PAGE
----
The DAILY DIGEST: INFORMATION and OPINION from ST. JOHN’S to VICTORIA.
MONTREAL GAZETTE - Canadians want facts about our universities
OTTAWA SUN - Soldiers’ tough duty
TORONTO SUN - Warriors and peacekeepers
LONDON FREE PRESS - Ocean bounty is in danger
WINNIPEG SUN - Who wants another election?
CALGARY SUN - Time for Conservative candidates to show some leadership on this pressing issue
Debate good for our health http://www.calgarysun.com/cgi-bin/publish.cgi?p=160891&x=articles&s=comment
VICTORIA TIMES-COLONIST - Seeing the future brings new risks
Tests can tell us who will be stricken with illness, but that knowledge can hurt more than it helps
Land claims papers found
Online petition seeking state funeral for last veteran of First World War
Fear of U.S. retaliation prompts Ottawa-B.C. fight over weapons range: author
Pension splitting move by Tories sparks new interest in family income split
Only rich couples benefit from income splitting
Kathleen A. Lahey says Flaherty's `Tax Fairness Plan' is the antithesis of fair
It's too early to throw in the towel on trusts
Should Canada be doing more in Haiti?
Author says U.S. and Russia have pushed nuclear threat to unprecedented level
U.S. and allies face the most serious strategic challenge of the past 50 years
No hard time for 30% of killers - Jump in 'exceptions' to 2-years-in-max policy
Constitutional challenge launched as stories emerge about energy poverty
Tough talk about wife abuse
Punjabi phone-in show examines violence by men, "a serious problem" within Sikh community
Immigration applicant in limbo for 10 years
Analysis: In Ottawa, brazen lie starting to feel like truth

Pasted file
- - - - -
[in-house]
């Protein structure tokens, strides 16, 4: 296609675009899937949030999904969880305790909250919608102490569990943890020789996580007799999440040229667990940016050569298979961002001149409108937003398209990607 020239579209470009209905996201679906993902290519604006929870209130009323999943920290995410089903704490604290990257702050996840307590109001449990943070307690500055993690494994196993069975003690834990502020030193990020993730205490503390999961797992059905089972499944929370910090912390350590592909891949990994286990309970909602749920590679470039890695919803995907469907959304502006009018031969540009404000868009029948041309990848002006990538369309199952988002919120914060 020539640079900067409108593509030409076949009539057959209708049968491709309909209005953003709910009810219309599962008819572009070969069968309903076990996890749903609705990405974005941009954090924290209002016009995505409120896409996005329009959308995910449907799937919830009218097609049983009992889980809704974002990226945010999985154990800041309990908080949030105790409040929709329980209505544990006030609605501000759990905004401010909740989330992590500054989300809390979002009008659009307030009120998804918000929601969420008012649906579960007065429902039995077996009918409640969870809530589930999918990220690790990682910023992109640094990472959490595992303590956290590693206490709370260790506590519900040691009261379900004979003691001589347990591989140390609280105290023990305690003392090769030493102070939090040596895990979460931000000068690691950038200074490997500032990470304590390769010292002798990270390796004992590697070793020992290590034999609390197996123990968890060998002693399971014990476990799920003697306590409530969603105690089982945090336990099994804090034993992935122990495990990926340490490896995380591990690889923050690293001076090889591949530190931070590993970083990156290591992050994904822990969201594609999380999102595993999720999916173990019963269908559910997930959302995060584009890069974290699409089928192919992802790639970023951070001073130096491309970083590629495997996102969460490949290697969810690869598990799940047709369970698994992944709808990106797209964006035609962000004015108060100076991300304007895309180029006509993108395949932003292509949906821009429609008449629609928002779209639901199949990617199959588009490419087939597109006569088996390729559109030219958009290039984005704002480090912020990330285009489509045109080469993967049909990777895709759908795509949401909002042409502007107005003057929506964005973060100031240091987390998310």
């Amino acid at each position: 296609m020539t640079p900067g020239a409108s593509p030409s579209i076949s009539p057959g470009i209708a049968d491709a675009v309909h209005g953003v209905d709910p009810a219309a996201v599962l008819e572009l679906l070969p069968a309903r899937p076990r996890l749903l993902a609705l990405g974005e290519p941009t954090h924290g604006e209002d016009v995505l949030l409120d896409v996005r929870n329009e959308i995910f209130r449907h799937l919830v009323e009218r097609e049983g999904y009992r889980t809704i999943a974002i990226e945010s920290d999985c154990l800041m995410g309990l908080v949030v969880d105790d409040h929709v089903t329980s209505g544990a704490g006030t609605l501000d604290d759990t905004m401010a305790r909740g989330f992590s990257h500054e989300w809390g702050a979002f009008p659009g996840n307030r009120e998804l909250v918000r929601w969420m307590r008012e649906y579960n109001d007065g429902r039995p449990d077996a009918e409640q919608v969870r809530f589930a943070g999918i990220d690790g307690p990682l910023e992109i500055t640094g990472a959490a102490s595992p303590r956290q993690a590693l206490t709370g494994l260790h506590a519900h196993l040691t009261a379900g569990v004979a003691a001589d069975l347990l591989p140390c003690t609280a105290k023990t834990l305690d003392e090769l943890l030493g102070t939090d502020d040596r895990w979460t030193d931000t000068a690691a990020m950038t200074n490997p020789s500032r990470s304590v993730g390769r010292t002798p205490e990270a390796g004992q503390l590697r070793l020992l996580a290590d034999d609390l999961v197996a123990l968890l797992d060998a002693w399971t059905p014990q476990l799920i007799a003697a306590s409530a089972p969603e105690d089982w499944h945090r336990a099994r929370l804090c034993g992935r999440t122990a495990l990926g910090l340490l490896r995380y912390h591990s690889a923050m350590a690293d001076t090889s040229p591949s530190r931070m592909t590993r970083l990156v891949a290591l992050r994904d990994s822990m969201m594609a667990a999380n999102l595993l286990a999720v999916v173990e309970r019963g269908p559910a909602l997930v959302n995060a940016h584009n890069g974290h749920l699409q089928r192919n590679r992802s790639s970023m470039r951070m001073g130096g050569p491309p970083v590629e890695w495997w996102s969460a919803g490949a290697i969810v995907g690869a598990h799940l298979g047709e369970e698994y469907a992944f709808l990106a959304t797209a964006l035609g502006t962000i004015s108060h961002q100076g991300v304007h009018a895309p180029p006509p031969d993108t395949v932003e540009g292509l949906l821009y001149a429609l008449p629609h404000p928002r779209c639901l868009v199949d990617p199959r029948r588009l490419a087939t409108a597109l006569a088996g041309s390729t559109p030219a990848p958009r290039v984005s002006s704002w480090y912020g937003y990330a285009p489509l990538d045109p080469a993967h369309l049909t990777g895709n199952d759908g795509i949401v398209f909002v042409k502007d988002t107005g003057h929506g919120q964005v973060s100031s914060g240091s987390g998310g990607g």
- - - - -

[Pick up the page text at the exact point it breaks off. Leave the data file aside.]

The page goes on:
Top Conservative urges staff in MPs' offices to wade into byelection campaigns
Critics slam Harper's EU summit cancellation
Poll provides good news for Grit hopeful Dion
Air disaster - Who shot Rona Ambrose?
Accountability eludes Senate - They haven't a clue of fate that awaits
POLITICS - US
How the world sees America's big election
George Bush's Republicans stand to be sandbagged in this week's elections -- how did it go so wrong for the 'war president'?
Flaherty holding steady on income trust plan
EnCana spurred trust firestorm
Big oil forced trust change
Tories: Concessions possible for shaken sector
OPINION AND INFORMATION
Aging society will carry steep consequences
Trust in leaders so low it can only get better
Income-trust coverage missed real story
Afghanistan drug problem not that easy to solve
There’s strength in numbers – and in diversity
Jean Charest a pris la défense de son homologue fédéral Stephen Harper
Élections complémentaires: les conservateurs invitent leurs députés à s'impliquer
Harper sera absent au sommet canado-européen
Minorités religieuses: Ottawa songe à un fonds spécial
Les négociations constitutionnelles ne sont pas dans le radar de Jean Charest
Re: Mark Garstin's Neo-Con Rant
Why do the hawks always resort to ad hominem attacks on those who oppose the war(?) in Afghanistan? I get tired of hearing the same old rant that paints opponents of the so-called war as misogynist beasts. As for the attempt to link the Afghanistan conflict with WWII, it just ain't happening. Today's Ottawa Citizen reports that support for the Afghanistan conflict has dropped 13 percent since September; from 57% to 44%. It would appear the Garstin-ites are a minority, at least for today.
That's my rant for today.
Card-carrying PC member.
===================================Subject: RE: Daily Digest November 3, 2006HALIFAX HERALD - Right call, bad promise
Indeed. But, seeing things on the bright side, this is actually a sign of good things (maybe even election-positive material). Consider: